Kindling is the next step up from tinder and helps the fire grow to a size where it is able to burn proper fuelwood. If you were to add fuelwood to the fire before adding kindling, it would just burn out.
When collecting kindling, keep an eye out for relatively thin branches and twigs. Generally, kindling should not be thicker than a pencil. Another factor to consider is the moisture content. If the branch or twig is still fresh, it will not catch fire and your little blaze will fizzle out.
To check whether a piece of kindling is appropriate, simply try snapping it. In case the fuel bends or warps, that is a sign that it is too wet and cannot be used. If it snaps cleanly when you apply force then that means that it is dry and good for use.
Sometimes, however, especially after rain, you may struggle to find appropriate kindling that is not damp or wet. Fret not, there are still a few things you can do in this situation. The first option is to simply whittle away the damp parts of your kindling with the help of a knife.
In case the sticks are too damp, you can consider splitting the wood and removing some of the dry material inside. In such an instance, it is recommended that you gather slightly larger sticks than normal-sized kindling. This is because when you split it, you will only get a fraction of the wood as dry and usable kindling.
Another thing you should consider is using pine wood if possible. Pine is better at catching fire and hence, even if it is a little damp, it should still burn better than other damp woods.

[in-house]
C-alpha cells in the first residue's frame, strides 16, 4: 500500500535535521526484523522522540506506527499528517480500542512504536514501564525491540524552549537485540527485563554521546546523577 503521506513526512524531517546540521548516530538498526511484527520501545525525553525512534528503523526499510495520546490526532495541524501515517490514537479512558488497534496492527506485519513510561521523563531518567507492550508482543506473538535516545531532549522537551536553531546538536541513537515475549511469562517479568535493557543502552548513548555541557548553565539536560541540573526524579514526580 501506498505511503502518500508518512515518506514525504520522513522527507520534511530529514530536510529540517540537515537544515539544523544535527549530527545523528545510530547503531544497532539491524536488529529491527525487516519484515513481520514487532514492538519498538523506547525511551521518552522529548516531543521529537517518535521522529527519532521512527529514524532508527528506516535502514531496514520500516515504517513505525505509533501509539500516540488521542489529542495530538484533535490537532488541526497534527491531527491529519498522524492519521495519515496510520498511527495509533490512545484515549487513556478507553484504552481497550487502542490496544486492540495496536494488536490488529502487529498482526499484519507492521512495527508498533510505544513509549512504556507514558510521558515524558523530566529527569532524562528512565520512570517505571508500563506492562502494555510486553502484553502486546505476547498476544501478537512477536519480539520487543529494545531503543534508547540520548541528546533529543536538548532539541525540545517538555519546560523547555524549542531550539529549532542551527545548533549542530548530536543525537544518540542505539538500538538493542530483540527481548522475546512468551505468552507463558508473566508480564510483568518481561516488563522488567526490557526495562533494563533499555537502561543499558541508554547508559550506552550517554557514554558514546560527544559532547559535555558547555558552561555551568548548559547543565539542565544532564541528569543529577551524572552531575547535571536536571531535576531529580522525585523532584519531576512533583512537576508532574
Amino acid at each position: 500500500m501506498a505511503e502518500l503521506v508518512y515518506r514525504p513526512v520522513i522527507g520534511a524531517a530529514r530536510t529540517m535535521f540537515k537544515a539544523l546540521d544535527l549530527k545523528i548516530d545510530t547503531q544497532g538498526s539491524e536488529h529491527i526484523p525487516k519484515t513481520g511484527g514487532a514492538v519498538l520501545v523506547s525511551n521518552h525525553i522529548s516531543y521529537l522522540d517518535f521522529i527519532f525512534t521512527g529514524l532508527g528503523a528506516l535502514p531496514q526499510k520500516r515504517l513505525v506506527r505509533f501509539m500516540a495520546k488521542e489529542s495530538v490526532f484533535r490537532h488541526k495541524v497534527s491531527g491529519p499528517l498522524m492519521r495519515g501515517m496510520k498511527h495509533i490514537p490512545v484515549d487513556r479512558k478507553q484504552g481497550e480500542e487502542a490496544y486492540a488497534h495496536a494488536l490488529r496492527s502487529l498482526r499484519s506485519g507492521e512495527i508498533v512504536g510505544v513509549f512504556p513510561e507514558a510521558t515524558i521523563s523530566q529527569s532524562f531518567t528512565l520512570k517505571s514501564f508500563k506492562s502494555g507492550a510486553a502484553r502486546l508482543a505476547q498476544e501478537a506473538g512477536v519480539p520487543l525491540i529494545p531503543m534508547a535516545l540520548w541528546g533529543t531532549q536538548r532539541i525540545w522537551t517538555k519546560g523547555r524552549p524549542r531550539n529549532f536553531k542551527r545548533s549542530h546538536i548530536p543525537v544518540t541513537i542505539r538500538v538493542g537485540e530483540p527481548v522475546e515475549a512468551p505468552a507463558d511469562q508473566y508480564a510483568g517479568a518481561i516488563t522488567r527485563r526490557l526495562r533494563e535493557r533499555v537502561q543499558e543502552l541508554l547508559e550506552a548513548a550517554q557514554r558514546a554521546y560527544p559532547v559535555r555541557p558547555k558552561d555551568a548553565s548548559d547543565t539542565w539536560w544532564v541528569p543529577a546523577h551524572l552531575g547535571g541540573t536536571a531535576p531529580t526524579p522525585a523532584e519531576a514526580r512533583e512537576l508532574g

Once the fire has grown sufficiently large, thanks to the help of kindling, you can finally move on to the final fuel.
Fuelwood is the bread and butter of a good fire. The other two fuels are simply transitory, this one, on the other hand, will be the staple of your blaze.
Fuelwood can vary in size. However, for a campfire, something the thickness of your wrist should be good enough. If you want to have a really big bonfire, then something the width of your forearm should suffice. This is not an exact measurement but at this stage of the fire, it does not need to be.
When adding fuelwood to your fire, make sure you start off with smaller and drier pieces. Whenever working with fire, you do not want to jump sizes all of a sudden. Instead, the transition should be gentle and gradual, allowing the fire to catch up with the new wood size. Otherwise, you risk smothering it.
Once the fire has had a few pieces of fuelwood burn for a while, there should be coals forming. At this stage, your fire has become pretty reliable and the risk of it going out is more or less gone. Moreover, you can even add damp fuelwood to the fire now because it should be hot enough to dry the wood out.
Another thing to remember is that the type of wood you use will affect the characteristics of your fire. If you need something bright and intense, pinewood will work wonders. It will, however, also burn away pretty quickly and need replacing.
In case you want an overnight fire or something that does not require constant feeding, you should consider hardwoods like oak and maple. These do not burn as intensely as pine but they last much longer.
The great outdoors can be magnificent when it comes to enjoying nature. However, with a glowing fire to provide light and warmth, they can be even better.
Now that you have read this article, you are armed with the skills necessary to make a fire of your own. We wish you the best of luck!